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Wednesday, May 21, 2008

What Parents Should Know

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“These are the conversations that parents try to avoid,” said Denise Crumble, health project coordinator for the Milwaukee Plain Talk Initiative. “But parents shouldn’t assume that schools are having this conversation [about sex education]. You still want to bring it up.”

Crumble’s Plain Talk project is targeting parents in the Midtown area who want to able to honestly and accurately discuss sexual health and relationships with their kids. Crumble said teens want to know that their parents are concerned about what they’re doing, especially if they’re engaged in risky behavior such as underage drinking, taking drugs, smoking or having sex.

Crumble offered some advice for parents who want to talk to their kids about puberty, health and sexual activity:

Just do it. Crumble said the most common question parents ask is, “How do I start the conversation?” Crumble’s response is blunt: “You just start it.” She said that parents can talk about relationships or examples in the media to talk about how a teen make smart choices.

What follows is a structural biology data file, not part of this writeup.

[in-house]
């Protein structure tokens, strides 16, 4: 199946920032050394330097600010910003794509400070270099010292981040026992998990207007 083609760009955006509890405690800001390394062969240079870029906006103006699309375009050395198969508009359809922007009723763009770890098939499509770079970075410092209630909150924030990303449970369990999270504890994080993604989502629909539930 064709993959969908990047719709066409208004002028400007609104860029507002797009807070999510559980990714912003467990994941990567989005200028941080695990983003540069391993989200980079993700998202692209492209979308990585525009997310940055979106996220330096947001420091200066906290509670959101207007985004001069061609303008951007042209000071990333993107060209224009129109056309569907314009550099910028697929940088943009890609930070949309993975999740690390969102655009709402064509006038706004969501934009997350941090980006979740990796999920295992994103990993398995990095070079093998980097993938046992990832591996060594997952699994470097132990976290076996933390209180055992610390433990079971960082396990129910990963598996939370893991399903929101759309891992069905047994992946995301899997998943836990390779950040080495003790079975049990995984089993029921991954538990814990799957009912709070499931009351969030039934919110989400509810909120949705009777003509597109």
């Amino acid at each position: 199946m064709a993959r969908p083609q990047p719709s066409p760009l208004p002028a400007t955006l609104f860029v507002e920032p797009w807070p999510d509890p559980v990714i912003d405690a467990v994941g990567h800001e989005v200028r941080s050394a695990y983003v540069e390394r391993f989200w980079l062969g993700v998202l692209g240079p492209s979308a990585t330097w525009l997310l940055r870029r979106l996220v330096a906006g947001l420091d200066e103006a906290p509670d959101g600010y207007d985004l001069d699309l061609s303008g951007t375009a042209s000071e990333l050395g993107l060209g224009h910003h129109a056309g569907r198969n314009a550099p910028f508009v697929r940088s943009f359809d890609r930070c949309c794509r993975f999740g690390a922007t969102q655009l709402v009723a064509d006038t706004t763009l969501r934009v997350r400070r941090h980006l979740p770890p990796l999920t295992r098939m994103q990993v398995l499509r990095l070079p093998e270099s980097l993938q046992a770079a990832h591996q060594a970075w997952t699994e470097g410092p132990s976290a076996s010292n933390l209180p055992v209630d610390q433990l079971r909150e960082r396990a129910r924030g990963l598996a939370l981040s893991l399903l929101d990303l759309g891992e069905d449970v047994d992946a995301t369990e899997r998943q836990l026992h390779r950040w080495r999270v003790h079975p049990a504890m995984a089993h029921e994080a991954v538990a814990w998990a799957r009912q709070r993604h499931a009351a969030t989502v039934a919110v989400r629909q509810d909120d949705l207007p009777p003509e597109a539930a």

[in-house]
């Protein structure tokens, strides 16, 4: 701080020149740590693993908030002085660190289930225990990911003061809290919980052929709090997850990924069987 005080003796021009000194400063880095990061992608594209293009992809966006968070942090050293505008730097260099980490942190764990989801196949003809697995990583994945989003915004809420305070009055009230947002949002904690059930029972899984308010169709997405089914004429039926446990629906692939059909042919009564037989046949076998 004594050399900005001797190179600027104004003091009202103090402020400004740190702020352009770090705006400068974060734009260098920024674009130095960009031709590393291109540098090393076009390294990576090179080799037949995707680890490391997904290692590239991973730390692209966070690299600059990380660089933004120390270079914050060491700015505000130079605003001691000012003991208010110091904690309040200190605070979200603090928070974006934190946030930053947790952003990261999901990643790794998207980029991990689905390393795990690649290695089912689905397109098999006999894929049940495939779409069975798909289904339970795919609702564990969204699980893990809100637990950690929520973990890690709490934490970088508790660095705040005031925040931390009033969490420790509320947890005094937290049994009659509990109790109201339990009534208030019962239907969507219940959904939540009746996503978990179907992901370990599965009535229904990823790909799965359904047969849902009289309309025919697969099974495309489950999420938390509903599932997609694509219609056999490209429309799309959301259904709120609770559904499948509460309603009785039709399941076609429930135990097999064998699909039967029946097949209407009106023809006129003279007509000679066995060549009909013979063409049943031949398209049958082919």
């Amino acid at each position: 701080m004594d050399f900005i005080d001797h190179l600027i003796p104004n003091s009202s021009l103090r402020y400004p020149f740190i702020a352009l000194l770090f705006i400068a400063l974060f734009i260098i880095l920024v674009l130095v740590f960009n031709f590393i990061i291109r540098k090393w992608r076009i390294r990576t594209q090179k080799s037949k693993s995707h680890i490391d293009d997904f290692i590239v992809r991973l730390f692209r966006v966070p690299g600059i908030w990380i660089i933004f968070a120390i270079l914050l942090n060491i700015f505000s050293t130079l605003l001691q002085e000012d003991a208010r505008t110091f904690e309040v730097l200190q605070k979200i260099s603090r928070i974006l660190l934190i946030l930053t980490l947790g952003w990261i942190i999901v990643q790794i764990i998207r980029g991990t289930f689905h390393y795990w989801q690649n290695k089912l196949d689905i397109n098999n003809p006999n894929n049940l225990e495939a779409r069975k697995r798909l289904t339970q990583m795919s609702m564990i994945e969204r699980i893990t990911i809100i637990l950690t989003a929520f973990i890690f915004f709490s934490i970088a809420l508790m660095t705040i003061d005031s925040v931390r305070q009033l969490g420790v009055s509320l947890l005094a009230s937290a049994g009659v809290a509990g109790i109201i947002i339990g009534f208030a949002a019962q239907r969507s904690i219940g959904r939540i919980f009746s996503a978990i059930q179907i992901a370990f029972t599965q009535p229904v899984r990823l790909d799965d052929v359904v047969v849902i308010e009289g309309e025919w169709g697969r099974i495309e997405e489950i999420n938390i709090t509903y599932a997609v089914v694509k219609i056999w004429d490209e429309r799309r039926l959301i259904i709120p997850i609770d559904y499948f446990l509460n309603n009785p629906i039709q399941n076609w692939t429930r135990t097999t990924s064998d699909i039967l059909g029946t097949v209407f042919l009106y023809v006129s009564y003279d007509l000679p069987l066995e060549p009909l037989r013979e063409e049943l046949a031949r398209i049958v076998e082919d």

If you talk about sex, it doesn’t mean that you support your kid being sexually active.
On the contrary, Crumble said, citing numerous studies that found that teens have a comprehensive sex education are more likely to delay their sexual activity.

Start talking early. Crumble said age-appropriate conversations about health, anatomy and puberty can start as young as ages 7, 8 or 9. “You can answer their questions in a simple way so that they can understand what’s happening with their bodies,” Crumble said.

You can stop the cycle now. Crumble said many of the people involved in the Plain Talk Initiative were teen parents who didn’t have honest discussions with their own parents. “This is where the cycle begins, but you can stop it,” she said. “They don’t have accept teen pregnancy as a reality in their family.”

You aren’t alone. Programs such as Plain Talk and its partner organizations, including the New Concept Self Development Center, have lots of resources for parents who need help with sex education, parenting skills and other social services.
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